Their bodies would probably reflect this, said Dr Fridlund. Weak, fragile animals would not be able to support themselves or move around on land.

“Life on Earth evolved to fit the environment through natural selection,” Dr Fridlund added. “With a big pressure you would need a strong skeleton, or shell, or to be soft and malleable.”

Since Gliese 581 is much older than the Sun, life on the planet may have existed for longer than it has on Earth. Tantalisingly, it could therefore be more advanced.

Scientists at the SETI (Search for Extra-Terrestrial Life) Institute in the US are understood to be taking the possibility seriously and turning their radio telescopes towards the planet.

A paper on the discovery has been submitted to the journal Astronomy and Astrophysics.

SETI has already listened for intelligent signals from Gliese 581 on two occasions in 1995 and 1997, as part of a general sweep of stars within 45 light years of Earth.

Spokesman Dr Seth Shostak confirmed that SETI would be tuning in to the star again, using its new Allen telescope array in the Cascade Mountains of north east California.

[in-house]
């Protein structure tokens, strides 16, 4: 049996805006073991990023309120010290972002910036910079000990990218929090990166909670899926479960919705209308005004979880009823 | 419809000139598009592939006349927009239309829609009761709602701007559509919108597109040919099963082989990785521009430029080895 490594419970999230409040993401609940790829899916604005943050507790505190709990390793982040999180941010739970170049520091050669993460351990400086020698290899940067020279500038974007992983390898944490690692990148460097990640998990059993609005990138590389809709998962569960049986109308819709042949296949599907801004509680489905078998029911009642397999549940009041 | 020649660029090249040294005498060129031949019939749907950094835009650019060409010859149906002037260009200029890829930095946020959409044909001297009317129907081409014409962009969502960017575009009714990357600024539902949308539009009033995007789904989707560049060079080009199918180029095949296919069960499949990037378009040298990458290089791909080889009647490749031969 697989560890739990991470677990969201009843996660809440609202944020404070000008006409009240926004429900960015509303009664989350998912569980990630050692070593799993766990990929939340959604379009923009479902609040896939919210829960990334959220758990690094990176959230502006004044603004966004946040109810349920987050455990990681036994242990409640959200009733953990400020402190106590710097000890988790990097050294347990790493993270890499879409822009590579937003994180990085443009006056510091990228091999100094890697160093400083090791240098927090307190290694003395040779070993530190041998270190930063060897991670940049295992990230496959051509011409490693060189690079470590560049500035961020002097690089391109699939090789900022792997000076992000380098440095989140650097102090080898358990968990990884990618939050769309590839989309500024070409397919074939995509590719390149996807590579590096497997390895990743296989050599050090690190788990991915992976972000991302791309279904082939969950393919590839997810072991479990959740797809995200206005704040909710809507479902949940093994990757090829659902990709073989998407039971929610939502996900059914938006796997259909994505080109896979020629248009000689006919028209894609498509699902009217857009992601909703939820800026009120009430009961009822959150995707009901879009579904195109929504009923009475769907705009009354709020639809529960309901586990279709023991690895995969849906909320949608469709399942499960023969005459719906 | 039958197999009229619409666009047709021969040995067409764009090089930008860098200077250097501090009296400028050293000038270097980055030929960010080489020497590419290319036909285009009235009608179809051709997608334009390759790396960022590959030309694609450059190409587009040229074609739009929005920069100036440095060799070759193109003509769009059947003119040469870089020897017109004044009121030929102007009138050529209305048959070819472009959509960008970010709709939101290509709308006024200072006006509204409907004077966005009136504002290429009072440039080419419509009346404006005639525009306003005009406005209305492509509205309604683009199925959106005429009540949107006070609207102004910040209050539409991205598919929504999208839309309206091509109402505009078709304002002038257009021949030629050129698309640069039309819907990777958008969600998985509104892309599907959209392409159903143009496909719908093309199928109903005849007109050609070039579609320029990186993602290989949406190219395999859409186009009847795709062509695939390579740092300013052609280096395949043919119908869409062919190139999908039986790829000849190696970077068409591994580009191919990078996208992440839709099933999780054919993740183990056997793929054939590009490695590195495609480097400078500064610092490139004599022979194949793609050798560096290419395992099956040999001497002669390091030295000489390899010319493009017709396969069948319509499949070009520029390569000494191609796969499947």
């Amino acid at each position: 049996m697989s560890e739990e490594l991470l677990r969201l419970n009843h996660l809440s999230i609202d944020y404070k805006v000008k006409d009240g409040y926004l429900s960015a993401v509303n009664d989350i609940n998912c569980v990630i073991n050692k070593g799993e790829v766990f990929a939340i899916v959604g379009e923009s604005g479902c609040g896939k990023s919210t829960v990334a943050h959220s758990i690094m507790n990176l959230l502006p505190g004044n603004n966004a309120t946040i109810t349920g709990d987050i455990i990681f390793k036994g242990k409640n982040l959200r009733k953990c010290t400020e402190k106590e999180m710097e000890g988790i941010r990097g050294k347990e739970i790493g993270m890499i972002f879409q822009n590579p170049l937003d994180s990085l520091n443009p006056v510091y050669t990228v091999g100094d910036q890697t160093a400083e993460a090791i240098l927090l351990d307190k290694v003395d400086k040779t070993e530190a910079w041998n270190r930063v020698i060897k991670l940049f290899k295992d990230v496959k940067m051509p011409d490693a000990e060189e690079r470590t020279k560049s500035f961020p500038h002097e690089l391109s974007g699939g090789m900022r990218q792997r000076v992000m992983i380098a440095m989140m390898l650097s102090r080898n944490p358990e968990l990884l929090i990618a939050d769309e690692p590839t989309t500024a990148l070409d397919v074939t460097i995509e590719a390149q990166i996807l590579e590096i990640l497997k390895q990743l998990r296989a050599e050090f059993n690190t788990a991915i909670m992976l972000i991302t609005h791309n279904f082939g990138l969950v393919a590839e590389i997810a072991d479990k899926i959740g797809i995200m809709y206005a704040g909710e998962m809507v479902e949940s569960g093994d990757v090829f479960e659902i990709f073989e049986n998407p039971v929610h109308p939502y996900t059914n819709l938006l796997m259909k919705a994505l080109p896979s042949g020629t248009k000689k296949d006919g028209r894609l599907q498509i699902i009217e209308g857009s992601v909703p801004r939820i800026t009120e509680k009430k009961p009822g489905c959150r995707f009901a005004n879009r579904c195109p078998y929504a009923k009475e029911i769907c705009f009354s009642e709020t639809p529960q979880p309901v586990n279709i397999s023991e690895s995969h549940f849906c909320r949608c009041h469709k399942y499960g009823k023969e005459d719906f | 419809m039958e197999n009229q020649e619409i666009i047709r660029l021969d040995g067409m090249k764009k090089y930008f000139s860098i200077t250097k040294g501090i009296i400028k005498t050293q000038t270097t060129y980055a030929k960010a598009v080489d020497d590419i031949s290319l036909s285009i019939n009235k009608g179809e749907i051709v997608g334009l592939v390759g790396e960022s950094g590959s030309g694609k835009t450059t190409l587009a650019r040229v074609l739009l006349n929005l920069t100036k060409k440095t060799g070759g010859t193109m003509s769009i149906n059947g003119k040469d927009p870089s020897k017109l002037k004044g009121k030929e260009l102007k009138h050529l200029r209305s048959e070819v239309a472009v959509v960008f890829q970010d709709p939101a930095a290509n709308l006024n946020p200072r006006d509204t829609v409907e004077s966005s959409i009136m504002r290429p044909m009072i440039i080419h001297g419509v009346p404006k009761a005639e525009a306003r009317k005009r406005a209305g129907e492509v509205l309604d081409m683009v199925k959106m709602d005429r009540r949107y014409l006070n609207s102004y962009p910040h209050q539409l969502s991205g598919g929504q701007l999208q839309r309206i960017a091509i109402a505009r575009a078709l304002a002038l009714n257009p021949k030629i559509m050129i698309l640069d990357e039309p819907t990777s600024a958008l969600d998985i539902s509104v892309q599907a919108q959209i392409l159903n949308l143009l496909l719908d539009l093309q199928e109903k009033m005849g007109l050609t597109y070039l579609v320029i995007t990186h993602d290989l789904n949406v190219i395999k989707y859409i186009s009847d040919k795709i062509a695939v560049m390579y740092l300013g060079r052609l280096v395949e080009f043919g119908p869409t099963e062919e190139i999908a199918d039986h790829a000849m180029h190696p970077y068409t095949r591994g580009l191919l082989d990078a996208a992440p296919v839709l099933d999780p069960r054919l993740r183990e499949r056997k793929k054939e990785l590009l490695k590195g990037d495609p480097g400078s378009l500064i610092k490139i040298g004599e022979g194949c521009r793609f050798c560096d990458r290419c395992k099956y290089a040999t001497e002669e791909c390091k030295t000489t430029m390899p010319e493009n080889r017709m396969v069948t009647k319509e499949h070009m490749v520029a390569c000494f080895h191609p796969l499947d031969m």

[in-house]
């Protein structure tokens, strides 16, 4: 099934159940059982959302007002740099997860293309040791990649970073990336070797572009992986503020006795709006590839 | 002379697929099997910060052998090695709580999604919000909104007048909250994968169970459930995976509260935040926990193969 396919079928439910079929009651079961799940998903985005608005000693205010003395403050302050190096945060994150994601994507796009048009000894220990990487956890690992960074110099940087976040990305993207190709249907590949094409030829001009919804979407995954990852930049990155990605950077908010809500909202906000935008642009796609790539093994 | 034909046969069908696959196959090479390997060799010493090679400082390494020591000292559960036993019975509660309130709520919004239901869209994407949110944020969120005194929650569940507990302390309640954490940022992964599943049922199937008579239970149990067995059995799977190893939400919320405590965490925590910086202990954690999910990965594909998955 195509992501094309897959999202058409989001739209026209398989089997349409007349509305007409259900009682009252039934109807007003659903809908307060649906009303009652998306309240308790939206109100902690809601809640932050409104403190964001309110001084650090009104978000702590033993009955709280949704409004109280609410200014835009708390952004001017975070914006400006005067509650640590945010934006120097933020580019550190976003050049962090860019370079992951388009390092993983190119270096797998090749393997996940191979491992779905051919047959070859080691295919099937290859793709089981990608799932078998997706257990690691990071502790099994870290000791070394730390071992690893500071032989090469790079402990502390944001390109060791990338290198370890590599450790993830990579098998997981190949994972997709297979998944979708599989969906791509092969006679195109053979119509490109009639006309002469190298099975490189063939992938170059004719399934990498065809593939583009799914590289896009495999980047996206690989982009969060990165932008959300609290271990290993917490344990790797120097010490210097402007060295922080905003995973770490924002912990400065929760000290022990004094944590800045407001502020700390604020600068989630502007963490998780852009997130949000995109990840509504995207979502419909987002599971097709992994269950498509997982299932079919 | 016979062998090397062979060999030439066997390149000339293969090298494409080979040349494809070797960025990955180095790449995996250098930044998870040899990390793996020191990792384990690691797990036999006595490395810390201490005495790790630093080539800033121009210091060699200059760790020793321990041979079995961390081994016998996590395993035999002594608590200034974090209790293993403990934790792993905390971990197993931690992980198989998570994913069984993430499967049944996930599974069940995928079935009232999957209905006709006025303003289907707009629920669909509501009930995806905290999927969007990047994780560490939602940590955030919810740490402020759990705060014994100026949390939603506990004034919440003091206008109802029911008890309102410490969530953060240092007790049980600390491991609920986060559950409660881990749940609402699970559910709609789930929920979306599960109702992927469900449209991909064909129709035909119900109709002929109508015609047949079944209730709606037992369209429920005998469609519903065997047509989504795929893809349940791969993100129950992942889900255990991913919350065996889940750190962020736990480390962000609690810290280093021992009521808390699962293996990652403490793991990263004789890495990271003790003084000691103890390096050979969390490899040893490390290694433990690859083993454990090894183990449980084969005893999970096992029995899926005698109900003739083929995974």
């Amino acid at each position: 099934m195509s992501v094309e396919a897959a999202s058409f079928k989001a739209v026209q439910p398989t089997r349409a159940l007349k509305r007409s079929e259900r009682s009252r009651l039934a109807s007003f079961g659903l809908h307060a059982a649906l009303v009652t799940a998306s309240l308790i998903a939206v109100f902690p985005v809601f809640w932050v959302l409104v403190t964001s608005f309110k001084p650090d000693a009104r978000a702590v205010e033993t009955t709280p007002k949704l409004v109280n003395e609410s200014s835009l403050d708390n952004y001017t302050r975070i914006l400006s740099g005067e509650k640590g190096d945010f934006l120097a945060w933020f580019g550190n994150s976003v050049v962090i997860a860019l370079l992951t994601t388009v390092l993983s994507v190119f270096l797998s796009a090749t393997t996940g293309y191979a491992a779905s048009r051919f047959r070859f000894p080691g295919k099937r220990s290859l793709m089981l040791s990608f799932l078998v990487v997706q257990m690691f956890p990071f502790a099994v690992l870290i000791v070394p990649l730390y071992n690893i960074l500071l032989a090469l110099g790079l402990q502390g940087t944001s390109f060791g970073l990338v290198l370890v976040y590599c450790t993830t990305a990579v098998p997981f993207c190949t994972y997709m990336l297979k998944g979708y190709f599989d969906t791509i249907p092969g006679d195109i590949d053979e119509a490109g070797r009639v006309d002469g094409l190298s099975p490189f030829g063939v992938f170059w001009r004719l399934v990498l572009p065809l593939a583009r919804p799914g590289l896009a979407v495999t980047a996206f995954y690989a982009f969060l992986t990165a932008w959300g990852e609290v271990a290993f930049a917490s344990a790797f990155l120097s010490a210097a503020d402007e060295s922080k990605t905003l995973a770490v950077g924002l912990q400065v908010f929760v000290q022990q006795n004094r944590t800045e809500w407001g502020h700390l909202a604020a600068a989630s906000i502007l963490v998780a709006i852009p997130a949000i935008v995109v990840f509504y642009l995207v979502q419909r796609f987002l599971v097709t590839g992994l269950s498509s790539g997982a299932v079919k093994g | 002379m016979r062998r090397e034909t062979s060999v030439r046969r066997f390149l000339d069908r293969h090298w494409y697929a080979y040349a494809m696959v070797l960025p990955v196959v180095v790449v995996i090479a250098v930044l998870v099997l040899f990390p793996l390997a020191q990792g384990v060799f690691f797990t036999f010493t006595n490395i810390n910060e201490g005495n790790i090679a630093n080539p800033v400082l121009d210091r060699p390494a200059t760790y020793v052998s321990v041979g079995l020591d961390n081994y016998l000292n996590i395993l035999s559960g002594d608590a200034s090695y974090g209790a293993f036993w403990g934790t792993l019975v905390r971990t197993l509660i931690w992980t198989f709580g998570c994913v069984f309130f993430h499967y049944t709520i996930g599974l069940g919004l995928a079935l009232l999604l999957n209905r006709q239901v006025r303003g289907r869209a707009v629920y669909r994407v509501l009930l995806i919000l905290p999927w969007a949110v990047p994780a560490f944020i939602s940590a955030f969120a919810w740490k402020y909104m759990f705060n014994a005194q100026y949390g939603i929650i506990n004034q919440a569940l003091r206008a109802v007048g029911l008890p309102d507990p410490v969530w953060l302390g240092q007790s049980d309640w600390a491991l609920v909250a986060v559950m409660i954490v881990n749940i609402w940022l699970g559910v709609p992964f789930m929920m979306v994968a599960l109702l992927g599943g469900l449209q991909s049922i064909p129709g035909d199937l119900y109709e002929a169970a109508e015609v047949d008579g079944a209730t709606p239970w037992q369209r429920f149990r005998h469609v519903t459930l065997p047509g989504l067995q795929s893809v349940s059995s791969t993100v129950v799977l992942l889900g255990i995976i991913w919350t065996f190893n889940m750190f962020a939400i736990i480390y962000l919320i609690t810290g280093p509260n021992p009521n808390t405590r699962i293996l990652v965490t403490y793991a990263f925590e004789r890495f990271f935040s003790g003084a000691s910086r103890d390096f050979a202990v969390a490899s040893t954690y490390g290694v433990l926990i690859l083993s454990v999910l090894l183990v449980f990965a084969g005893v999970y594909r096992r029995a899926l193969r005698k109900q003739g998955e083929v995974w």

The Allen array is still under construction but the first 42 of its 350 antennae should be ready for use this summer.

“We’ll be taking another look,” said Dr Shostak. “I suspect it will move to the top of the list.

“I am excited about this discovery. We have assumed all along that small planets will exist in great numbers, and some by chance will be in the habitable zone. But we haven’t been able to find them because the instruments favour big planets.”

He added that having an old star increased the likelihood of intelligent life.

“Life on Earth is four billion years old, and it’s taken all of that to produce us,” he said. “The older the star is, maybe the greater the chance that it has produced something that’s clever.”

Aliens living on the planet would be able to pick up 20-year-old TV and radio transmissions from Earth if they had a receiver powerful enough, he said, but it would be easier for them to detect military radar signals.

Further reading

1 comment:

Anonymous said...

Μу name іѕ %name&% аnd firѕt off I wаnt to saу outstanding ωebѕіte.
I have a brief quеѕtion whісh Ӏ’ԁ like to ask if you do not mind.
I was curious to find out hοω yοu centeг
yοurself and oрen uρ yοur mind
befoгe writing. I hаvе had ρroblеms ωіth clеaгing my mind in order to get mу іdеas οut.
I definitiѵely do love ωгiting, but it јust seеms like the
fіrѕt 10 tο fіfteen mіnutes аrе lοѕt ѕimρlу јuѕt trуing to figure out how tο
gеt startеd. Do you havе any аdvicе or

My wеbpаge;